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For those that attended the DEQ Virginia Water Protection (VWP) Permit meeting in Gretna on Thursday night, I?m sure you found it an interesting evening.
It is apparent the planners did not expect such a large turnout. I want to thank you for taking the time to attend. Your support was what was needed to allow us to have more time to work with the water release protocol and improve it to the benefit of all parties involved. I am now confident we will have another protocol work session in September.
The Tri-county Re-licensing Committee was consistent in our statements that the protocol can and should be improved before it is passed to the Water Control Board. The water withdrawal number, arbitrarily cut in half, needs to be restored. All aspects of lake safety must be considered.
One of the early questions was ?Is there a water-level floor for Smith Mountain Lake?? There was a lot of discussion but not a clear response. The straightforward answer is ?No?. There can be a better balance in the recreational use of both waters. There should be a continuous release rather than auto-cycle release from Leesville Lake. The debris should be cleared from the bateau channel to allow canoeing in the river during dry periods. Additional launch sites should be created on the river to enhance recreational opportunities. All of these latter items have been ignored.
One of the charts shown during the presentation contained a whole bunch of numbers. They were probably unreadable and probably not understood. These numbers represent the flow in cubic feet per second (cfs) at a gauge at Brookneal. This is the target flow for the river by month during normal and dry times. If these targets are met, it is proposed the release from Leesville Dam could be as low as 400cfs in dry times during the summer months and 375cfs during winter months.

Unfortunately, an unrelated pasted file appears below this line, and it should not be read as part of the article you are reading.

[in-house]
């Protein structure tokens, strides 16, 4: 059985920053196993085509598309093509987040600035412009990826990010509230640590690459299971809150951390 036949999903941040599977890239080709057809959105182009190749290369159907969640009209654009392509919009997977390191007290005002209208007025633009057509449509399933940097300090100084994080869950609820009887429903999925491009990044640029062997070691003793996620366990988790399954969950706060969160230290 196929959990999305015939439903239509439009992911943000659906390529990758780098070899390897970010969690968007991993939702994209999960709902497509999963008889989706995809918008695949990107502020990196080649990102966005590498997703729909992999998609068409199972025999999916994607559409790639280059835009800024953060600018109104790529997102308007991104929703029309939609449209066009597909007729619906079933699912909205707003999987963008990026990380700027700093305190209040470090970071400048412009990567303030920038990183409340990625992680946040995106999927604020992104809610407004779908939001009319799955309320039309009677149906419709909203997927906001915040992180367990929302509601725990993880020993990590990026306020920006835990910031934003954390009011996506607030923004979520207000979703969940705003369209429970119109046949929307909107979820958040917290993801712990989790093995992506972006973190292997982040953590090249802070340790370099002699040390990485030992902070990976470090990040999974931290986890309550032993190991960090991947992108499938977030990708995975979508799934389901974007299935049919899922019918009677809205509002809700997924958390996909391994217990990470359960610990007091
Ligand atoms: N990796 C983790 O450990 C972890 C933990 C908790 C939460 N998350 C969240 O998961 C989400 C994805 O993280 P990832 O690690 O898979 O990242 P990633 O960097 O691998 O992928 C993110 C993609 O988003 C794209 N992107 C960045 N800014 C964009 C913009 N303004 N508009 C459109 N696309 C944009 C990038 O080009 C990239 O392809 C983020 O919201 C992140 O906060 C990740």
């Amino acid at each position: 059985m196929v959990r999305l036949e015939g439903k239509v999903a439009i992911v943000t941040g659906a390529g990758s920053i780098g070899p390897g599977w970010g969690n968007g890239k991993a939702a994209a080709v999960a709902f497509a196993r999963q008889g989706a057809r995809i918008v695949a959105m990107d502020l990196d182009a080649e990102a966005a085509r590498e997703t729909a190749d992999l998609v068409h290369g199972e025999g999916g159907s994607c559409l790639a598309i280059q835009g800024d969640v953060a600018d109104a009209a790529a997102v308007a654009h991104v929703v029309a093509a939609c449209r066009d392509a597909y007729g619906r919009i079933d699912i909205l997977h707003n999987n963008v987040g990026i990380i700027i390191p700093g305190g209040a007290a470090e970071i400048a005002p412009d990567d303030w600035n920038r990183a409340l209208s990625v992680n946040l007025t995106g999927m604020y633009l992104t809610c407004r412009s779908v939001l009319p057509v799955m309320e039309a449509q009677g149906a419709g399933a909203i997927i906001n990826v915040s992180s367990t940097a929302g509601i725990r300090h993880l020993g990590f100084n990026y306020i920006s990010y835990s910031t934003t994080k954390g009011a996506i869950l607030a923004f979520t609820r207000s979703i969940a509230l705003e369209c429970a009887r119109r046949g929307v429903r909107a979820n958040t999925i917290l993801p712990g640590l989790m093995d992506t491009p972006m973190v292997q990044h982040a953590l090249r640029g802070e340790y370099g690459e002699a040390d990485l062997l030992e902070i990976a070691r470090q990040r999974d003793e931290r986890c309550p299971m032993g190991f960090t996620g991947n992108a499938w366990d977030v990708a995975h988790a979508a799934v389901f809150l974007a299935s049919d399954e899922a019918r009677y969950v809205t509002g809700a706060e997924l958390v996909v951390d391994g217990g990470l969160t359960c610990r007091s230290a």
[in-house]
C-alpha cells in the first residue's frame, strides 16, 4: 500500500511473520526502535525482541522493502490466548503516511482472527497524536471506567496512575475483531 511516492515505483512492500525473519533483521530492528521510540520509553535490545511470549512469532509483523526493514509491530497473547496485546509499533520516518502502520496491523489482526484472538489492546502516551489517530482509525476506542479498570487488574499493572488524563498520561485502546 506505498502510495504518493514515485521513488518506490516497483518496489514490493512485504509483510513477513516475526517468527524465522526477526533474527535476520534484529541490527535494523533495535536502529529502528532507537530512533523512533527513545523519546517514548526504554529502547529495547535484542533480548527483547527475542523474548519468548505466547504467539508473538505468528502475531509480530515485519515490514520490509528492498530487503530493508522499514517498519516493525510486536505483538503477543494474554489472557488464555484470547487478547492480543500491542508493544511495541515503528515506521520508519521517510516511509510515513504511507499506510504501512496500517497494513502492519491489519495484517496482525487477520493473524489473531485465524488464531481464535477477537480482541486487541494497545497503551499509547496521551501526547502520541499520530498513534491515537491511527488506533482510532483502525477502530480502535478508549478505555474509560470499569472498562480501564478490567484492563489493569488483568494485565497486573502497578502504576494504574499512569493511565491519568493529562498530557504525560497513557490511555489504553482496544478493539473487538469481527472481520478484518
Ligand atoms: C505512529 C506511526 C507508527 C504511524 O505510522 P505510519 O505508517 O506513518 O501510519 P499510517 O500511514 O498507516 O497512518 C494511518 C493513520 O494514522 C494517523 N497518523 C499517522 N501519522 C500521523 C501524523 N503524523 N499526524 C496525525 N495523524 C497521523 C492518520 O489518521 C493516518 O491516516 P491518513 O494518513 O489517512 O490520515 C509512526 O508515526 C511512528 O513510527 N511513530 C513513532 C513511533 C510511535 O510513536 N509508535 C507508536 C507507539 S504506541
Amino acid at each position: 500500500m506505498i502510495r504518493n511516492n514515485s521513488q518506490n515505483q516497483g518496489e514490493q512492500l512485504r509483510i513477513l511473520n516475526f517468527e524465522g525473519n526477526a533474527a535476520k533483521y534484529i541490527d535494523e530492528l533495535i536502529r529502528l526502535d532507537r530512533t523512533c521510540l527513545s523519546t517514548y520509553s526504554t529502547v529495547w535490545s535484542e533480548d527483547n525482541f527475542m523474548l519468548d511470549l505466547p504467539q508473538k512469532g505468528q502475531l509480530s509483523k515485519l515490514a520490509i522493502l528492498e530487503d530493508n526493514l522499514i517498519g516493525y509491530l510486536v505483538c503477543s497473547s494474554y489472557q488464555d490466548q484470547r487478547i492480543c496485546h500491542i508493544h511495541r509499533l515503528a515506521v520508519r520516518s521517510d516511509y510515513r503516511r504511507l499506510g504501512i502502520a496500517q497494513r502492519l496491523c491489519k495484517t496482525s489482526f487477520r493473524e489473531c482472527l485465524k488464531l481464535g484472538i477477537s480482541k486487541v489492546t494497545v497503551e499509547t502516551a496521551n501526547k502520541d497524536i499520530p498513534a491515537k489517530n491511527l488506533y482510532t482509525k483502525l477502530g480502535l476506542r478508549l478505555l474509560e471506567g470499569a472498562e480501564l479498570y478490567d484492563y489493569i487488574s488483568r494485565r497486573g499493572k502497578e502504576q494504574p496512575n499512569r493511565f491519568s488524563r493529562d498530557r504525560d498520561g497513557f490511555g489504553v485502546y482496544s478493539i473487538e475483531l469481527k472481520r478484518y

I will use today?s circumstances to try to illustrate why I said these numbers cannot be met. Until recently, release from Leesville Dam was 650cfs. Agreement was reached to reduce the release to 500cfs as long as the flow at Brookneal stayed above 600cfs. This was to account for the side flows from other streams between Leesville Dam and Brookneal.
When release was reduced to 500cfs the gauge at Brookneal showed flow less than 600cfs. Therefore, the release from Leesville Lake was increased to 540cfs. It is now up to about 580cfs from Leesville Lake to keep the Brookneal gauge at or above 600cfs. That means that the side flows represent about 20cfs at this time and will probably be less as the dry weather continues. Therefore, if you look at the lowest numbers on the DEQ chart, the only time we can expect to reach minimum release from Leesville Lake would be in September in the years where we are already operating in Trigger 3 conditions. This needs to be reviewed.
One last point, the Water Control Board plans to meet on Oct. 16 to approve the VWP permit. They have until March of next year to take action and still preserve the State?s authority. We have time to get this right.
I am going to be at the Moneta Library from 9:30 to 11:30 a.m. on Saturday, Aug. 16. Please stop by to talk about this or any other topic. I?ll be glad to see you.